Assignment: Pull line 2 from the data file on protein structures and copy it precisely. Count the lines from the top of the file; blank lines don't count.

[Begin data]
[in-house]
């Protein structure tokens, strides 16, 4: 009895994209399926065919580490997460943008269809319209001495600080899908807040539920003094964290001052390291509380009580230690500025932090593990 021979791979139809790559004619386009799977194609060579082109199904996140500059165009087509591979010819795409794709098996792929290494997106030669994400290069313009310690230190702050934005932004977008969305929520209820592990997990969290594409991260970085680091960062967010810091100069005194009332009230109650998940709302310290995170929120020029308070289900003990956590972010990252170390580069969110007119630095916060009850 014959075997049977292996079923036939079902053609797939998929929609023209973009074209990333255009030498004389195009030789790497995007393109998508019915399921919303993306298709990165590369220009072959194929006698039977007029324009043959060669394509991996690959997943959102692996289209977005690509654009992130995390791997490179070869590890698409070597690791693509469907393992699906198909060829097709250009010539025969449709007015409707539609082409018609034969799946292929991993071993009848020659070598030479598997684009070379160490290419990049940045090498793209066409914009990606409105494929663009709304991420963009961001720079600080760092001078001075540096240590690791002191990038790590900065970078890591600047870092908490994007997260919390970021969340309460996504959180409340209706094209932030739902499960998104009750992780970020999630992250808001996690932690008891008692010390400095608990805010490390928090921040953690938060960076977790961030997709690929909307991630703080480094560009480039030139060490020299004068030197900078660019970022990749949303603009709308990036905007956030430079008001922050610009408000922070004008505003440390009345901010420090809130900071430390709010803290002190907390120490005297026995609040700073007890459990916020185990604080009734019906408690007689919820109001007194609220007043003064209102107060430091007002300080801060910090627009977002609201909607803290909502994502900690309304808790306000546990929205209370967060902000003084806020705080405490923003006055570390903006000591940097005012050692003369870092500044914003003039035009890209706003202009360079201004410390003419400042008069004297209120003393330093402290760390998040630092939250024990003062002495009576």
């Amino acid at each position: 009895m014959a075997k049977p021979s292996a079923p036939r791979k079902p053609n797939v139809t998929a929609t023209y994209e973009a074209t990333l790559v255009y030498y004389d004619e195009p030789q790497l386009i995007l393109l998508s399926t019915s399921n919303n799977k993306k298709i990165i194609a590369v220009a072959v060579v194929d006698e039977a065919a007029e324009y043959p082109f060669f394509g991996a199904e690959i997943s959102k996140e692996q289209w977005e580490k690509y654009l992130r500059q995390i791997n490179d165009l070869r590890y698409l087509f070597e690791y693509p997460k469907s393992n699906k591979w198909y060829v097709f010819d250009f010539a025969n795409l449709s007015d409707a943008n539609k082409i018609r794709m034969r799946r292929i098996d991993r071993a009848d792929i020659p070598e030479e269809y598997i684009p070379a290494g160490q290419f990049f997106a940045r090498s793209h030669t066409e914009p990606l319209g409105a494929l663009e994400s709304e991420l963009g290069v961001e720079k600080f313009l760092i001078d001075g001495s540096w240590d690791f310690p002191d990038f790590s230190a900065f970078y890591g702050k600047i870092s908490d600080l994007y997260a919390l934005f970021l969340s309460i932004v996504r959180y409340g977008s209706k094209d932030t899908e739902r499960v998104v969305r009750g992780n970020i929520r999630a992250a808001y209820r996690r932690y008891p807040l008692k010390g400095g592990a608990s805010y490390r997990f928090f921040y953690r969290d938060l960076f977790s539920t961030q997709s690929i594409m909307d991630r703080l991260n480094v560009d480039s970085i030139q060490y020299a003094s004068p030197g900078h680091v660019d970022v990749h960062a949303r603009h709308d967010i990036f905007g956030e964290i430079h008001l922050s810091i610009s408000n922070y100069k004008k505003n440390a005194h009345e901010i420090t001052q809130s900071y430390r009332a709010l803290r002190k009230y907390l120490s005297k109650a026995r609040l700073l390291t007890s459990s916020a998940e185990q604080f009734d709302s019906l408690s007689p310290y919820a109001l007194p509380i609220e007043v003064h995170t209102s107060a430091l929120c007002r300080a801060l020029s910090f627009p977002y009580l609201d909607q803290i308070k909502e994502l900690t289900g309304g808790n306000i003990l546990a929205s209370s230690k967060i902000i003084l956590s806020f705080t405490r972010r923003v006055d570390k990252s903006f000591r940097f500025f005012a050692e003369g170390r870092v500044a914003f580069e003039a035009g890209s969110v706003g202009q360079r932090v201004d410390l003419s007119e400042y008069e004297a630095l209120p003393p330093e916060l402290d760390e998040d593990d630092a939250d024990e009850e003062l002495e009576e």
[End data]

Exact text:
């Protein structure tokens, strides 16, 4: 009895994209399926065919580490997460943008269809319209001495600080899908807040539920003094964290001052390291509380009580230690500025932090593990 021979791979139809790559004619386009799977194609060579082109199904996140500059165009087509591979010819795409794709098996792929290494997106030669994400290069313009310690230190702050934005932004977008969305929520209820592990997990969290594409991260970085680091960062967010810091100069005194009332009230109650998940709302310290995170929120020029308070289900003990956590972010990252170390580069969110007119630095916060009850 014959075997049977292996079923036939079902053609797939998929929609023209973009074209990333255009030498004389195009030789790497995007393109998508019915399921919303993306298709990165590369220009072959194929006698039977007029324009043959060669394509991996690959997943959102692996289209977005690509654009992130995390791997490179070869590890698409070597690791693509469907393992699906198909060829097709250009010539025969449709007015409707539609082409018609034969799946292929991993071993009848020659070598030479598997684009070379160490290419990049940045090498793209066409914009990606409105494929663009709304991420963009961001720079600080760092001078001075540096240590690791002191990038790590900065970078890591600047870092908490994007997260919390970021969340309460996504959180409340209706094209932030739902499960998104009750992780970020999630992250808001996690932690008891008692010390400095608990805010490390928090921040953690938060960076977790961030997709690929909307991630703080480094560009480039030139060490020299004068030197900078660019970022990749949303603009709308990036905007956030430079008001922050610009408000922070004008505003440390009345901010420090809130900071430390709010803290002190907390120490005297026995609040700073007890459990916020185990604080009734019906408690007689919820109001007194609220007043003064209102107060430091007002300080801060910090627009977002609201909607803290909502994502900690309304808790306000546990929205209370967060902000003084806020705080405490923003006055570390903006000591940097005012050692003369870092500044914003003039035009890209706003202009360079201004410390003419400042008069004297209120003393330093402290760390998040630092939250024990003062002495009576």